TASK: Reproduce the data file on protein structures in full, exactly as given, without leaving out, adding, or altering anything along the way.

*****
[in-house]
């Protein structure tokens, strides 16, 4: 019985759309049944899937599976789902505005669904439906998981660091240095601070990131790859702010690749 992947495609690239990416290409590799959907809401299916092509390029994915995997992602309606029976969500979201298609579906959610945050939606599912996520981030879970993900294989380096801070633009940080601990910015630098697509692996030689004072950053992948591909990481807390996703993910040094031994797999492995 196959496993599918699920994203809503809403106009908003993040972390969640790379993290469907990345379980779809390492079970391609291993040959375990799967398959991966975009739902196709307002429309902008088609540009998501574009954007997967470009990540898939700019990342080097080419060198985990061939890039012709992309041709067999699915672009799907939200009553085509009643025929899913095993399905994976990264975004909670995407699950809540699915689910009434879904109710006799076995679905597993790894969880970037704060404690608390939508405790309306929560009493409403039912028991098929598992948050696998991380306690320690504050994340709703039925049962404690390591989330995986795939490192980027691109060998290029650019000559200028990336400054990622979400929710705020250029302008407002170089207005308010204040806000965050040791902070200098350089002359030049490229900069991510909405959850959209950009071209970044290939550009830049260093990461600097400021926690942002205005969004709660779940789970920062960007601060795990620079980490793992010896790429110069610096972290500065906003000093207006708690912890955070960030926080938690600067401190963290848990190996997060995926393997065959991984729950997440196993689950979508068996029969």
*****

[in-house]
């Protein structure tokens, strides 16, 4: 019985759309049944899937599976789902505005669904439906998981660091240095601070990131790859702010690749 992947495609690239990416290409590799959907809401299916092509390029994915995997992602309606029976969500979201298609579906959610945050939606599912996520981030879970993900294989380096801070633009940080601990910015630098697509692996030689004072950053992948591909990481807390996703993910040094031994797999492995 196959496993599918699920994203809503809403106009908003993040972390969640790379993290469907990345379980779809390492079970391609291993040959375990799967398959991966975009739902196709307002429309902008088609540009998501574009954007997967470009990540898939700019990342080097080419060198985990061939890039012709992309041709067999699915672009799907939200009553085509009643025929899913095993399905994976990264975004909670995407699950809540699915689910009434879904109710006799076995679905597993790894969880970037704060404690608390939508405790309306929560009493409403039912028991098929598992948050696998991380306690320690504050994340709703039925049962404690390591989330995986795939490192980027691109060998290029650019000559200028990336400054990622979400929710705020250029302008407002170089207005308010204040806000965050040791902070200098350089002359030049490229900069991510909405959850959209950009071209970044290939550009830049260093990461600097400021926690942002205005969004709660779940789970920062960007601060795990620079980490793992010896790429110069610096972290500065906003000093207006708690912890955070960030926080938690600067401190963290848990190996997060995926393997065959991984729950997440196993689950979508068996029969």